THE RAINBOW BOOK
quite content, and smiled as she waved good-bye with her pretty hand.
Then the master of the old moated house wiped his spectacles, which somehow had become quite misty. He lifted up his little daughter in his arms and kissed her, and, putting his hand into his pocket, drew from his purse a gold piece which she took with a laugh of surprise and delight, and threw her arms round his dear bronzed neck.
Minna saw nothing more. She must have fallen fast asleep.
It was very late when she awoke. The first thing she did was to smile as she trotted off to look at what Santa Claus had put in her stocking. She had seen him on his rounds. She had seen his parcels. Dear, kind old Santa Claus, who saves up all the year to be the loving, generous friend to little children at Christmas-time. Minna smiled again as the thought flashed through her mind. She approached her stocking. It looked rather thin—horridly thin. It was empty! She ran to her pillow. Nothing on it, nothing under it! She could not understand it. Oh, Santa Claus !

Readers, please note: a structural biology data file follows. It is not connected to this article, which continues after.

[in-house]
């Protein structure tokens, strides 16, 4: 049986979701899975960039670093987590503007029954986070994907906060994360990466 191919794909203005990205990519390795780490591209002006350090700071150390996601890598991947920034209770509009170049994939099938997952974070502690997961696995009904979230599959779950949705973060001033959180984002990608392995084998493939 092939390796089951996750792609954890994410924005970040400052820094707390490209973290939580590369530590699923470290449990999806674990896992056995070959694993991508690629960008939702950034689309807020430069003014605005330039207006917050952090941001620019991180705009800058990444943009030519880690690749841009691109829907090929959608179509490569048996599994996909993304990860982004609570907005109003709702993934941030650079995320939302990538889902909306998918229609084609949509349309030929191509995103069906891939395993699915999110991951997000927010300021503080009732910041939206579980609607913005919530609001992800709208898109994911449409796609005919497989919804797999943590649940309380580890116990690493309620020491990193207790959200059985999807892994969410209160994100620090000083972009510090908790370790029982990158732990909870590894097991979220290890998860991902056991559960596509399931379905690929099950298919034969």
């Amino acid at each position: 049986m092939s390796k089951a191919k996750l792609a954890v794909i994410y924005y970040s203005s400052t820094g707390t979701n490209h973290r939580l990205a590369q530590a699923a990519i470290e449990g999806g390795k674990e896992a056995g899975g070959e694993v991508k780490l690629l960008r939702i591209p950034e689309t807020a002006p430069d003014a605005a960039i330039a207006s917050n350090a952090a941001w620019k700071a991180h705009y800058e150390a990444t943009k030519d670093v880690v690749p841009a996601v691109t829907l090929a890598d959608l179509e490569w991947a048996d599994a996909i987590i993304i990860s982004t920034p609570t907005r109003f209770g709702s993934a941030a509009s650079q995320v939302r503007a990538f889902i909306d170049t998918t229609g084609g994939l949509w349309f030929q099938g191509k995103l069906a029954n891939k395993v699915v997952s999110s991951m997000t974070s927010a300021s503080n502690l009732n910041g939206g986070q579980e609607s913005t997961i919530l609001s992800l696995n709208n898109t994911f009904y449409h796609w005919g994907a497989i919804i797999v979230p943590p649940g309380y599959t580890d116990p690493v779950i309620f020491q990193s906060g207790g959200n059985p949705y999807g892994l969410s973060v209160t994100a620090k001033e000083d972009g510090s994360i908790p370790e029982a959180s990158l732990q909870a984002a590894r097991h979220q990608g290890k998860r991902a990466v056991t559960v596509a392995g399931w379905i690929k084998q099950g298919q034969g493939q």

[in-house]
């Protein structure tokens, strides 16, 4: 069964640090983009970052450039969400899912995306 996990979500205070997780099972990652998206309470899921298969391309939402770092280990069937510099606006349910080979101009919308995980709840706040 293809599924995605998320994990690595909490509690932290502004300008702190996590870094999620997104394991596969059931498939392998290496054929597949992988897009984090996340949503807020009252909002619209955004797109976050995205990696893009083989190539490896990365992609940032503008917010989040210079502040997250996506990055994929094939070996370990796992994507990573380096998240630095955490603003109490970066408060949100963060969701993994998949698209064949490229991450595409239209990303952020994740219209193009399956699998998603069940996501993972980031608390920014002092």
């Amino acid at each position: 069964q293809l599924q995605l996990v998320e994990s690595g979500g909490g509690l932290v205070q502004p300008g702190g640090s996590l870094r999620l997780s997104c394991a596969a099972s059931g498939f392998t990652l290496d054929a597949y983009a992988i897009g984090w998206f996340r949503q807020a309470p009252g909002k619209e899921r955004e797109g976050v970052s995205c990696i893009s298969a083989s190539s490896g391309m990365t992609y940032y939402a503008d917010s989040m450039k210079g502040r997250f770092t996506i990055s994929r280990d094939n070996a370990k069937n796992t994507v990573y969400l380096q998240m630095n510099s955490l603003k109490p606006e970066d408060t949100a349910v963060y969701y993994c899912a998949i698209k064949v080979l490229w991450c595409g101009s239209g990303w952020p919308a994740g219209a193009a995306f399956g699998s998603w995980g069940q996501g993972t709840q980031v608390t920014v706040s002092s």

She gave a big gulp, and decided to wait and see what her father would say about it. She had to bustle too, for the bell would very soon ring for breakfast, at which it was her duty to preside.